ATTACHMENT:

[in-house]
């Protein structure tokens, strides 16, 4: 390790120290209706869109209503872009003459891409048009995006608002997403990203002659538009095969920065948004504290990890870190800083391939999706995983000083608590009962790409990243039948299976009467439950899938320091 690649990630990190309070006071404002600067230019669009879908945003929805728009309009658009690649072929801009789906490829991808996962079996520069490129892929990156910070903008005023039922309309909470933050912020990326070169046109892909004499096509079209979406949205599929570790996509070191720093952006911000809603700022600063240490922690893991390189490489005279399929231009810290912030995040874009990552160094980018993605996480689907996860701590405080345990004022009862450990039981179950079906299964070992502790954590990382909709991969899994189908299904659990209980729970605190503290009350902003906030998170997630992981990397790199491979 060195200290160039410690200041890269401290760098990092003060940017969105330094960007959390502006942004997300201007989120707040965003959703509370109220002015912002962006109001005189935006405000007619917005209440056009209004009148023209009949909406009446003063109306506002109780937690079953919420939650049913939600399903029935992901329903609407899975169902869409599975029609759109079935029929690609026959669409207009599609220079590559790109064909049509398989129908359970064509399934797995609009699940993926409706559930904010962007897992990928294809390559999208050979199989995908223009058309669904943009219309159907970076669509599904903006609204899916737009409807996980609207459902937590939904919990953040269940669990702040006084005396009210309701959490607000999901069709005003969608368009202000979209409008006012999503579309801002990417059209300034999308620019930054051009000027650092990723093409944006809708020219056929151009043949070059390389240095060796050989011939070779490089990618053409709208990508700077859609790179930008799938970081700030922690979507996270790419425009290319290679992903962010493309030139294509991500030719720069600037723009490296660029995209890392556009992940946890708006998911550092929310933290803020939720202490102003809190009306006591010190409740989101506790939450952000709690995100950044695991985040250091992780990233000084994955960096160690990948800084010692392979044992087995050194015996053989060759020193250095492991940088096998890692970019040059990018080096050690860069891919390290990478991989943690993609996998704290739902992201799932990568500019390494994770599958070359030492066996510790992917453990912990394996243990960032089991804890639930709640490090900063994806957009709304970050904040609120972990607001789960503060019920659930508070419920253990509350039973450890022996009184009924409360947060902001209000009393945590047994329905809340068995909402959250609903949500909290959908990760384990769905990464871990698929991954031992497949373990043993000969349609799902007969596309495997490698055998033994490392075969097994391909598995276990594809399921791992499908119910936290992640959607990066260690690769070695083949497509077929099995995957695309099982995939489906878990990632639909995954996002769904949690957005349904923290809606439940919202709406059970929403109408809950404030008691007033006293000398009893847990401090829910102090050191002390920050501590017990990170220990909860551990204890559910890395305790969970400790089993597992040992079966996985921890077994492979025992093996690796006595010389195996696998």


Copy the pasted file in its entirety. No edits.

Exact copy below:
[in-house]
């Protein structure tokens, strides 16, 4: 390790120290209706869109209503872009003459891409048009995006608002997403990203002659538009095969920065948004504290990890870190800083391939999706995983000083608590009962790409990243039948299976009467439950899938320091 690649990630990190309070006071404002600067230019669009879908945003929805728009309009658009690649072929801009789906490829991808996962079996520069490129892929990156910070903008005023039922309309909470933050912020990326070169046109892909004499096509079209979406949205599929570790996509070191720093952006911000809603700022600063240490922690893991390189490489005279399929231009810290912030995040874009990552160094980018993605996480689907996860701590405080345990004022009862450990039981179950079906299964070992502790954590990382909709991969899994189908299904659990209980729970605190503290009350902003906030998170997630992981990397790199491979 060195200290160039410690200041890269401290760098990092003060940017969105330094960007959390502006942004997300201007989120707040965003959703509370109220002015912002962006109001005189935006405000007619917005209440056009209004009148023209009949909406009446003063109306506002109780937690079953919420939650049913939600399903029935992901329903609407899975169902869409599975029609759109079935029929690609026959669409207009599609220079590559790109064909049509398989129908359970064509399934797995609009699940993926409706559930904010962007897992990928294809390559999208050979199989995908223009058309669904943009219309159907970076669509599904903006609204899916737009409807996980609207459902937590939904919990953040269940669990702040006084005396009210309701959490607000999901069709005003969608368009202000979209409008006012999503579309801002990417059209300034999308620019930054051009000027650092990723093409944006809708020219056929151009043949070059390389240095060796050989011939070779490089990618053409709208990508700077859609790179930008799938970081700030922690979507996270790419425009290319290679992903962010493309030139294509991500030719720069600037723009490296660029995209890392556009992940946890708006998911550092929310933290803020939720202490102003809190009306006591010190409740989101506790939450952000709690995100950044695991985040250091992780990233000084994955960096160690990948800084010692392979044992087995050194015996053989060759020193250095492991940088096998890692970019040059990018080096050690860069891919390290990478991989943690993609996998704290739902992201799932990568500019390494994770599958070359030492066996510790992917453990912990394996243990960032089991804890639930709640490090900063994806957009709304970050904040609120972990607001789960503060019920659930508070419920253990509350039973450890022996009184009924409360947060902001209000009393945590047994329905809340068995909402959250609903949500909290959908990760384990769905990464871990698929991954031992497949373990043993000969349609799902007969596309495997490698055998033994490392075969097994391909598995276990594809399921791992499908119910936290992640959607990066260690690769070695083949497509077929099995995957695309099982995939489906878990990632639909995954996002769904949690957005349904923290809606439940919202709406059970929403109408809950404030008691007033006293000398009893847990401090829910102090050191002390920050501590017990990170220990909860551990204890559910890395305790969970400790089993597992040992079966996985921890077994492979025992093996690796006595010389195996696998």